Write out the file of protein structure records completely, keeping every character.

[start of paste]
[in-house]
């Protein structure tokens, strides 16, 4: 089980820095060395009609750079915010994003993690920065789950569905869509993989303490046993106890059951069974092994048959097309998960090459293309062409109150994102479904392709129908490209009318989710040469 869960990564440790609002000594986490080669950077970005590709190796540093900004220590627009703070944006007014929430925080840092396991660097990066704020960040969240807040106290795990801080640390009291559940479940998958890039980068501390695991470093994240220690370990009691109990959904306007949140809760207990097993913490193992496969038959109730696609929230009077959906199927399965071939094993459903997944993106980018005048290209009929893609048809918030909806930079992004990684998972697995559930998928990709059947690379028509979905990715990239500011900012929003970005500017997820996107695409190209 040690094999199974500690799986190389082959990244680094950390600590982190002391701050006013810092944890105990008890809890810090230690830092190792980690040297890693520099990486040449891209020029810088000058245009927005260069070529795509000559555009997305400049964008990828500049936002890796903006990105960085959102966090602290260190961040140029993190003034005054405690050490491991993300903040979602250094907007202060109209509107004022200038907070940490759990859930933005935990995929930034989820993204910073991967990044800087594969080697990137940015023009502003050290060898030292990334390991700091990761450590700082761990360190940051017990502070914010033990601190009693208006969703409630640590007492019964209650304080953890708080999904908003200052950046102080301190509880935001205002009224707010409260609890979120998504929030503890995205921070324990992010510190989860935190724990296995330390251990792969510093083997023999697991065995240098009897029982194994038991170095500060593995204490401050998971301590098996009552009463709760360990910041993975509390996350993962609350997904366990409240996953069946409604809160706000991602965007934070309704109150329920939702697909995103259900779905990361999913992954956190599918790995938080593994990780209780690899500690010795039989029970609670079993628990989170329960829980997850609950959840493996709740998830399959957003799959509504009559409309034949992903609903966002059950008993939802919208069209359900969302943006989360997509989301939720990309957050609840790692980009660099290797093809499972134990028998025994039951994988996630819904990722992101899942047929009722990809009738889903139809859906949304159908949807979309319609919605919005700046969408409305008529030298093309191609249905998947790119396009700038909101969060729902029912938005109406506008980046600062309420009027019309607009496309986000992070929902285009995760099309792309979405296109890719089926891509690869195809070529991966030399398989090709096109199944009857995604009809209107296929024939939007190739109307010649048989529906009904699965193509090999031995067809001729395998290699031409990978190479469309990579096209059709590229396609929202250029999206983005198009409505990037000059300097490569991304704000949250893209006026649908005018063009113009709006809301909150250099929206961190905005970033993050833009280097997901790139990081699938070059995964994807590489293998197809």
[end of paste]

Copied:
[in-house]
């Protein structure tokens, strides 16, 4: 089980820095060395009609750079915010994003993690920065789950569905869509993989303490046993106890059951069974092994048959097309998960090459293309062409109150994102479904392709129908490209009318989710040469 869960990564440790609002000594986490080669950077970005590709190796540093900004220590627009703070944006007014929430925080840092396991660097990066704020960040969240807040106290795990801080640390009291559940479940998958890039980068501390695991470093994240220690370990009691109990959904306007949140809760207990097993913490193992496969038959109730696609929230009077959906199927399965071939094993459903997944993106980018005048290209009929893609048809918030909806930079992004990684998972697995559930998928990709059947690379028509979905990715990239500011900012929003970005500017997820996107695409190209 040690094999199974500690799986190389082959990244680094950390600590982190002391701050006013810092944890105990008890809890810090230690830092190792980690040297890693520099990486040449891209020029810088000058245009927005260069070529795509000559555009997305400049964008990828500049936002890796903006990105960085959102966090602290260190961040140029993190003034005054405690050490491991993300903040979602250094907007202060109209509107004022200038907070940490759990859930933005935990995929930034989820993204910073991967990044800087594969080697990137940015023009502003050290060898030292990334390991700091990761450590700082761990360190940051017990502070914010033990601190009693208006969703409630640590007492019964209650304080953890708080999904908003200052950046102080301190509880935001205002009224707010409260609890979120998504929030503890995205921070324990992010510190989860935190724990296995330390251990792969510093083997023999697991065995240098009897029982194994038991170095500060593995204490401050998971301590098996009552009463709760360990910041993975509390996350993962609350997904366990409240996953069946409604809160706000991602965007934070309704109150329920939702697909995103259900779905990361999913992954956190599918790995938080593994990780209780690899500690010795039989029970609670079993628990989170329960829980997850609950959840493996709740998830399959957003799959509504009559409309034949992903609903966002059950008993939802919208069209359900969302943006989360997509989301939720990309957050609840790692980009660099290797093809499972134990028998025994039951994988996630819904990722992101899942047929009722990809009738889903139809859906949304159908949807979309319609919605919005700046969408409305008529030298093309191609249905998947790119396009700038909101969060729902029912938005109406506008980046600062309420009027019309607009496309986000992070929902285009995760099309792309979405296109890719089926891509690869195809070529991966030399398989090709096109199944009857995604009809209107296929024939939007190739109307010649048989529906009904699965193509090999031995067809001729395998290699031409990978190479469309990579096209059709590229396609929202250029999206983005198009409505990037000059300097490569991304704000949250893209006026649908005018063009113009709006809301909150250099929206961190905005970033993050833009280097997901790139990081699938070059995964994807590489293998197809």